The mass use of rapid turnaround tests for coronavirus has been defended by a senior adviser to the NHS amid concerns a high level of "false negatives" is giving people a misplaced sense of reassurance.
Government figures released earlier this week from Liverpool - where the mass rollout of the lateral flow tests was first piloted - showed they missed half of all cases and a third of those with a high viral load who were likely to be the most infectious.
It led to calls from some scientists for their use to be suspended amid fears some people who tested negative would go on to mix with others who may be more vulnerable because they wrongly believed they did not have the disease.
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But Dr Susan Hopkins, chief medical adviser to NHS Test and Trace, said the tests had enabled them to find many cases of infection in people without Covid-19 symptoms that would otherwise have been missed.
She told BBC Radio 4 Today programme.:"What we are doing here is case detection. We are not saying people do not have the disease if their test is negative.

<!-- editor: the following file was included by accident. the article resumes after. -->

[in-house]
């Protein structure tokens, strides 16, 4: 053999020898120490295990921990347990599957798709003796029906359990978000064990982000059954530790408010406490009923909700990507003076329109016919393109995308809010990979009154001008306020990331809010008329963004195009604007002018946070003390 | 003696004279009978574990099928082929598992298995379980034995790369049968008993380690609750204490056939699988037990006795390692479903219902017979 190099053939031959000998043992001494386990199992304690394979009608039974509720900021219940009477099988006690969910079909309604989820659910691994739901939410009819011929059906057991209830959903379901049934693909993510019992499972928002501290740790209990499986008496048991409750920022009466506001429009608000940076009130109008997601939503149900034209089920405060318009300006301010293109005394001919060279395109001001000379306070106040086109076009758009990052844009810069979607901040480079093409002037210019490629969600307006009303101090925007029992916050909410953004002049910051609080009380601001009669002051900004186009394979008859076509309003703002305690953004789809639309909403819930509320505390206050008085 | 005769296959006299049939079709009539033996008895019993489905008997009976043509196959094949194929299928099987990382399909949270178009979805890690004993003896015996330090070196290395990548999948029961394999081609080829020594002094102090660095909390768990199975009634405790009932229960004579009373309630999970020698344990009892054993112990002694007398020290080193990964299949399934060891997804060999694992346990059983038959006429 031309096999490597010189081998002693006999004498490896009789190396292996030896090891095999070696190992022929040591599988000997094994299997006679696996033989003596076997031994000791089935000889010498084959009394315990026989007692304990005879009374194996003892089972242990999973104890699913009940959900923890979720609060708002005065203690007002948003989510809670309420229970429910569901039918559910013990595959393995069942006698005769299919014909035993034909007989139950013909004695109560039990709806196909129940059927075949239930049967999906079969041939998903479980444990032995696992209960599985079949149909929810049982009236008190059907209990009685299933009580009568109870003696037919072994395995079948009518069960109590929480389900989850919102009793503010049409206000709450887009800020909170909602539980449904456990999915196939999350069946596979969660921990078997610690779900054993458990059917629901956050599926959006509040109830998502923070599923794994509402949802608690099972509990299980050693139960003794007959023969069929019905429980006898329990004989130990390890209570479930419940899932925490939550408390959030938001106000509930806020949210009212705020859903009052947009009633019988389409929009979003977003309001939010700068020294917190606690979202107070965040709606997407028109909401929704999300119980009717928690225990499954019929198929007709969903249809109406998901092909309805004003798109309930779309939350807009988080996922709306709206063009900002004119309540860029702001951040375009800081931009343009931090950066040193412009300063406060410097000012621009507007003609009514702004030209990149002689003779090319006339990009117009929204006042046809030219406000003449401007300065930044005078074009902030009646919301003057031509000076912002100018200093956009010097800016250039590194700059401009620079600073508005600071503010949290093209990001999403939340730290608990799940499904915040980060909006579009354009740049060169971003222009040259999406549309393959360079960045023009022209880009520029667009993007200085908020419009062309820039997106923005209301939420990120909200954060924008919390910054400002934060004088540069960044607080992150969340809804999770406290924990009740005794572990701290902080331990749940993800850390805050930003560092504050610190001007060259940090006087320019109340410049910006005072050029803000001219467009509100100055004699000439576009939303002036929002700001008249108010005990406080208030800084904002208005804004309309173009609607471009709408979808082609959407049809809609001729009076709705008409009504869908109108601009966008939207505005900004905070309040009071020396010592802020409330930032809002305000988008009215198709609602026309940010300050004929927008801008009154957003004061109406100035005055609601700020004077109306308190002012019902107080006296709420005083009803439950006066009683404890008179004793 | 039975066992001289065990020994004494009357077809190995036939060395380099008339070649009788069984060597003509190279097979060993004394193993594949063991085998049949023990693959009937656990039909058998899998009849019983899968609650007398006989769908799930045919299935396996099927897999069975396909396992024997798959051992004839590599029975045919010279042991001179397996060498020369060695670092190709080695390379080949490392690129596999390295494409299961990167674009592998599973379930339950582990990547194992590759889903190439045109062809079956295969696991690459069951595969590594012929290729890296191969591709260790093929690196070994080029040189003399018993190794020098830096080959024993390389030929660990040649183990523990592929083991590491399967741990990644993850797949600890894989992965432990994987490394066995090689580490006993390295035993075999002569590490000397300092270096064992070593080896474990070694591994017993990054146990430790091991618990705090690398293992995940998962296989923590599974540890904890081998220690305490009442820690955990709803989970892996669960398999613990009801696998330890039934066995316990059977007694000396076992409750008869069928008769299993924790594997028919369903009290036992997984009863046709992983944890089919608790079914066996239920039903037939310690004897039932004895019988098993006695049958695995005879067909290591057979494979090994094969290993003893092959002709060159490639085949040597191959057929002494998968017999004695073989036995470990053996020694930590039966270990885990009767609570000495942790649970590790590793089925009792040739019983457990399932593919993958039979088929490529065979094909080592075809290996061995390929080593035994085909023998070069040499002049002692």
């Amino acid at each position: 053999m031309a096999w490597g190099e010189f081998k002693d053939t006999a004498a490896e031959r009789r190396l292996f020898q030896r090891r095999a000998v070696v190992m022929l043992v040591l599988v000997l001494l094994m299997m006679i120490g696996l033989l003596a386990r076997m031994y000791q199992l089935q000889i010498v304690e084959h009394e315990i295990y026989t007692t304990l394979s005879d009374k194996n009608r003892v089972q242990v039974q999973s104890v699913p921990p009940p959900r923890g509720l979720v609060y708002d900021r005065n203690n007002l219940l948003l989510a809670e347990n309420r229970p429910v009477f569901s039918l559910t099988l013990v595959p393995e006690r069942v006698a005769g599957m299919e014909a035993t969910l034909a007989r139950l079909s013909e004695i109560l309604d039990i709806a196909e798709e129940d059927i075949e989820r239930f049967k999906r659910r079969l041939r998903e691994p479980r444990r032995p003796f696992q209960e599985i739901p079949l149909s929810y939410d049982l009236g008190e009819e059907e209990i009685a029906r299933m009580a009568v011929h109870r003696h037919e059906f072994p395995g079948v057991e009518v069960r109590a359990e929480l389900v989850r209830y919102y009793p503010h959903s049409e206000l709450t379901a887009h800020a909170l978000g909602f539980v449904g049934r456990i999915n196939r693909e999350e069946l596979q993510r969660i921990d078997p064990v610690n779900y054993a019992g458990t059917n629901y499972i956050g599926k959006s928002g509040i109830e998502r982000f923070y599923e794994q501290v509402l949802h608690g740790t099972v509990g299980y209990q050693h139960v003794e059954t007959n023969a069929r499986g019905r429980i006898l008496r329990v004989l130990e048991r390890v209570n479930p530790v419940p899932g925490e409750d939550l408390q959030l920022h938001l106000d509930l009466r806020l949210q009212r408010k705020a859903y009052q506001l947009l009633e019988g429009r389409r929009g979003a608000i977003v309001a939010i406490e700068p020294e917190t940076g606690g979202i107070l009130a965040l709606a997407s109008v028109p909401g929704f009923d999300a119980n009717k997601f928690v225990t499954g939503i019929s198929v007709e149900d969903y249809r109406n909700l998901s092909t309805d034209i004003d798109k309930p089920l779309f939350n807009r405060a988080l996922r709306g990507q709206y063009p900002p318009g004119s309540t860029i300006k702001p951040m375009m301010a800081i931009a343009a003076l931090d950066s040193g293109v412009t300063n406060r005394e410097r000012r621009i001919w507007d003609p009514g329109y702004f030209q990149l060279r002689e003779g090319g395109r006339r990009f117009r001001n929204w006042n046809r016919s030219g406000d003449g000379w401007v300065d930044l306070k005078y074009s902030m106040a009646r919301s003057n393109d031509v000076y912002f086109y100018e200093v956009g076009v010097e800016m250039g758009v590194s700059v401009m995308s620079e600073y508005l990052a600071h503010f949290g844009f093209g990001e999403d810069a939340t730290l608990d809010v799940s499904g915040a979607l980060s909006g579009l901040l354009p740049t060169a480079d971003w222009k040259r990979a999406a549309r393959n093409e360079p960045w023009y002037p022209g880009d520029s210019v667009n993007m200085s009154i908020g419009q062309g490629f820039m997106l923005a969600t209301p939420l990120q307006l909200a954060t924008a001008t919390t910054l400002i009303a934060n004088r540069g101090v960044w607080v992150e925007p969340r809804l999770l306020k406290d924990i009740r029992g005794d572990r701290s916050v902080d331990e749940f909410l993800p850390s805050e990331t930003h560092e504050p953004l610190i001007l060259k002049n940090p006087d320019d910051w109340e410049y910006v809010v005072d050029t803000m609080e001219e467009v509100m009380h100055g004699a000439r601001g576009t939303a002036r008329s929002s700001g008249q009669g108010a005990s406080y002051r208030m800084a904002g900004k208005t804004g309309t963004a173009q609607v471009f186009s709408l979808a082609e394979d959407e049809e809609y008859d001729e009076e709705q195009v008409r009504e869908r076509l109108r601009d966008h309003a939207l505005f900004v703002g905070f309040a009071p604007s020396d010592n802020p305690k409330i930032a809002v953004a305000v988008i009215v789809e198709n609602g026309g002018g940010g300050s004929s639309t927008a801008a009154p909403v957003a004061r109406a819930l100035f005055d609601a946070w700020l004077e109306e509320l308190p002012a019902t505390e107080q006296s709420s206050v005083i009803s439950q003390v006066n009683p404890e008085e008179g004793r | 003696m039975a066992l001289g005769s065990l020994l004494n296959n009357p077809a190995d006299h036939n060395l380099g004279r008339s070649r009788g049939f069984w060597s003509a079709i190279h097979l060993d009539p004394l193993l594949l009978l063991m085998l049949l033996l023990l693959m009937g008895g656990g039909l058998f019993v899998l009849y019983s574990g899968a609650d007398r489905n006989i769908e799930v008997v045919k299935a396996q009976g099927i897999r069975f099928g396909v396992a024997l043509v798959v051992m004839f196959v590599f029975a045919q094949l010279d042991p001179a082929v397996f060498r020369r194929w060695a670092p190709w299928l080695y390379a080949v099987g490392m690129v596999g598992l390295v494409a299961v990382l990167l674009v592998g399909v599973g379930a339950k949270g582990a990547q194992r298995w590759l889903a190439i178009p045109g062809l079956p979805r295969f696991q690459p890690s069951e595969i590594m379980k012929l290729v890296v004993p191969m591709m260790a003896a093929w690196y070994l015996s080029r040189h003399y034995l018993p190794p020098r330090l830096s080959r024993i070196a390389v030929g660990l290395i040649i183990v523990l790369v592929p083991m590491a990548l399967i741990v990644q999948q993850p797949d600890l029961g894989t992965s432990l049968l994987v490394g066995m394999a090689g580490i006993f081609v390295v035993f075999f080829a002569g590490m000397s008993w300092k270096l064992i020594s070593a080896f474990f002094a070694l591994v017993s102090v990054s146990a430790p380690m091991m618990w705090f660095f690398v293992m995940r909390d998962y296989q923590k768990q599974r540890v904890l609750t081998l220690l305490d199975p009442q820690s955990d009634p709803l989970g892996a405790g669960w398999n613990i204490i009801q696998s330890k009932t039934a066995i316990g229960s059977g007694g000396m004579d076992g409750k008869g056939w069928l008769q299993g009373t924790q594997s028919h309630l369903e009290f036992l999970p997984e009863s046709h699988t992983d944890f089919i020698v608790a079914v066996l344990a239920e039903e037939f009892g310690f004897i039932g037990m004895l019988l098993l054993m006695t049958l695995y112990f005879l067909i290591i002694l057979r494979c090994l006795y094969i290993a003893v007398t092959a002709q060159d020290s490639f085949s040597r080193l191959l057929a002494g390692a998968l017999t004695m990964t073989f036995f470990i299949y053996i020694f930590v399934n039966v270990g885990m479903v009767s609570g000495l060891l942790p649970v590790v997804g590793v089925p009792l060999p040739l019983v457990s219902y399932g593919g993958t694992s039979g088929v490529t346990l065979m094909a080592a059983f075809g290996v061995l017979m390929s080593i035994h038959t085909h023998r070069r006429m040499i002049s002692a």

"We are trying to say (to people who test positive) 'You do have the disease and now we want you to go and isolate for ten days'. That is a whole different game-changer."
With other local authorities looking to roll out the lateral flow tests, Dr Hopkins stressed their use did not end the need for social distancing.
She said: "We have been very clear that this test finds people we couldn't otherwise find. We are also very clear that until we get a much lower prevalence of disease in this country that we shouldn't be changing our behaviours."
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Dr Hopkins was backed by Professor Calum Semple, of Liverpool University and a member of the Government's Scientific Advisory group for Emergencies (Sage), who said their deployment in the city meant 85% of the population were just a 15-minute walk from a testing centre.
He told Today: "This means we have broken over a thousand transmission chains in those hotspot areas.
"We are increasing the safety of an activity that is going to happen anyway. In this case we are breaking transmission chains and that is really important."